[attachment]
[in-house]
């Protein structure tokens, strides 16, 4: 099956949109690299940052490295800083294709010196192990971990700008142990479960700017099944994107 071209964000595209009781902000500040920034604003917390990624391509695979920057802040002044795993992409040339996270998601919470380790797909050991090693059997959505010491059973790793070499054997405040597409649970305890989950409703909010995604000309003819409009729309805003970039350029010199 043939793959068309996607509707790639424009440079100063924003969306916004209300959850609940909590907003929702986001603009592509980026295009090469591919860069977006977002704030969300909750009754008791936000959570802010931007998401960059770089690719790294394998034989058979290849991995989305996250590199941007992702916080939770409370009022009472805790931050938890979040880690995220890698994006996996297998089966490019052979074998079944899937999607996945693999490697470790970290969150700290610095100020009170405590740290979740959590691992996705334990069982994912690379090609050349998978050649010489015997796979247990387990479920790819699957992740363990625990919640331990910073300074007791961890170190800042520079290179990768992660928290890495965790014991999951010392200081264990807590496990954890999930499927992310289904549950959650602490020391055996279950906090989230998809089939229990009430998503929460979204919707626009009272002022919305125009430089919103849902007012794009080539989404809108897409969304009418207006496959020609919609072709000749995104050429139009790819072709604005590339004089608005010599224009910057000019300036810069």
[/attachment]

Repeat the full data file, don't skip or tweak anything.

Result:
[in-house]
């Protein structure tokens, strides 16, 4: 099956949109690299940052490295800083294709010196192990971990700008142990479960700017099944994107 071209964000595209009781902000500040920034604003917390990624391509695979920057802040002044795993992409040339996270998601919470380790797909050991090693059997959505010491059973790793070499054997405040597409649970305890989950409703909010995604000309003819409009729309805003970039350029010199 043939793959068309996607509707790639424009440079100063924003969306916004209300959850609940909590907003929702986001603009592509980026295009090469591919860069977006977002704030969300909750009754008791936000959570802010931007998401960059770089690719790294394998034989058979290849991995989305996250590199941007992702916080939770409370009022009472805790931050938890979040880690995220890698994006996996297998089966490019052979074998079944899937999607996945693999490697470790970290969150700290610095100020009170405590740290979740959590691992996705334990069982994912690379090609050349998978050649010489015997796979247990387990479920790819699957992740363990625990919640331990910073300074007791961890170190800042520079290179990768992660928290890495965790014991999951010392200081264990807590496990954890999930499927992310289904549950959650602490020391055996279950906090989230998809089939229990009430998503929460979204919707626009009272002022919305125009430089919103849902007012794009080539989404809108897409969304009418207006496959020609919609072709000749995104050429139009790819072709604005590339004089608005010599224009910057000019300036810069």